Brief Fact Summary. A Louisiana statute gave the Slaughter-House Company exclusive rights to the New Orleans slaughterhouse business. Plaintiffs, a group of butchers (Plaintiffs) sued.
Synopsis of Rule of Law. In interpreting a provision of the United States Constitution (Constitution), it is necessary to look to the purpose for which the provision was enacted.
Did the statute create an involuntary servitude, deny to Plaintiffs the equal protection of the laws, or deprive Plaintiffs of property without due process of the law?
Did the statute abridge the Privileges and Immunities of citizens of the United States in violation of the Fourteenth Amendment?
Held. No as to each charge of Issue a and no as to Issue b.
The Supreme Court of the United States (Supreme Court) gave scant attention to the involuntary servitude, equal protection, and due process claims, holding that the amendments these claims involved, the thirteenth and fourteenth, were established for the purpose of invalidating laws that discriminated against blacks. The Supreme Court conceded that these amendments could possibly extend to persons other than blacks, but said that under any fair construction of these amendments one had to first look to the purpose of their enactment.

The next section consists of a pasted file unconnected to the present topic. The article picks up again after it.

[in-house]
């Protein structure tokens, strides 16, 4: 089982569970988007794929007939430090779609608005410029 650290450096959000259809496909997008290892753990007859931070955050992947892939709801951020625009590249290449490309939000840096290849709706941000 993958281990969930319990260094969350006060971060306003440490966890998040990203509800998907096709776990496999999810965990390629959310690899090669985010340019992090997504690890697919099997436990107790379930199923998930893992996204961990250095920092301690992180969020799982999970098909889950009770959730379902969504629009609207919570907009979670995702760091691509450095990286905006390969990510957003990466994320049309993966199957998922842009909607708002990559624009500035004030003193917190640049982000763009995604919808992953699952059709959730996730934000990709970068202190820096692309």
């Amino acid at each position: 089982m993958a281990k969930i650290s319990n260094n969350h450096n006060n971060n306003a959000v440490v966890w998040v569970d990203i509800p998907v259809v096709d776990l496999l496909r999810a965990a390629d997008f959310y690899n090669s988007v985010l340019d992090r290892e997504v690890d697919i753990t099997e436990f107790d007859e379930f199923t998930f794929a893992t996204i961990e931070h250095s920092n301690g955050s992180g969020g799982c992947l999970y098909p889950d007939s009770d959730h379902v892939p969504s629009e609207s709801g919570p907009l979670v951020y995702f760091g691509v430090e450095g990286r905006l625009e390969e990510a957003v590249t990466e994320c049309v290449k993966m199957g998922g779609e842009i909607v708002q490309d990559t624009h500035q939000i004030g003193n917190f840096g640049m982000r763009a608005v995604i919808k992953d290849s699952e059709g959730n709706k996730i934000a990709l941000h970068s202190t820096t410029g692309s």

With regard to the Privileges and Immunities claim, the Supreme Court also reasoned, through Justice Samuel Miller (J. Miller), as follows: The Fourteenth Amendment was not intended to safeguard Plaintiffs against the types of injuries for which they seek relief. The Fourteenth Amendment textually distinguishes between citizens of the United States and citizens of the States. Plaintiffs seek relief as a citizen of a State against the actions of a State. But, the section of the Fourteenth Amendment Plaintiffs rely upon safeguards only rights (i.e., Privileges and Immunities) of citizens of the United States against the actions of the States.
It is that a citizen of the United States can, of his own volition, become a citizen of any State of the Union by a bonâ fide residence therein, with the same rights as other citizens of that State.View Full Point of Law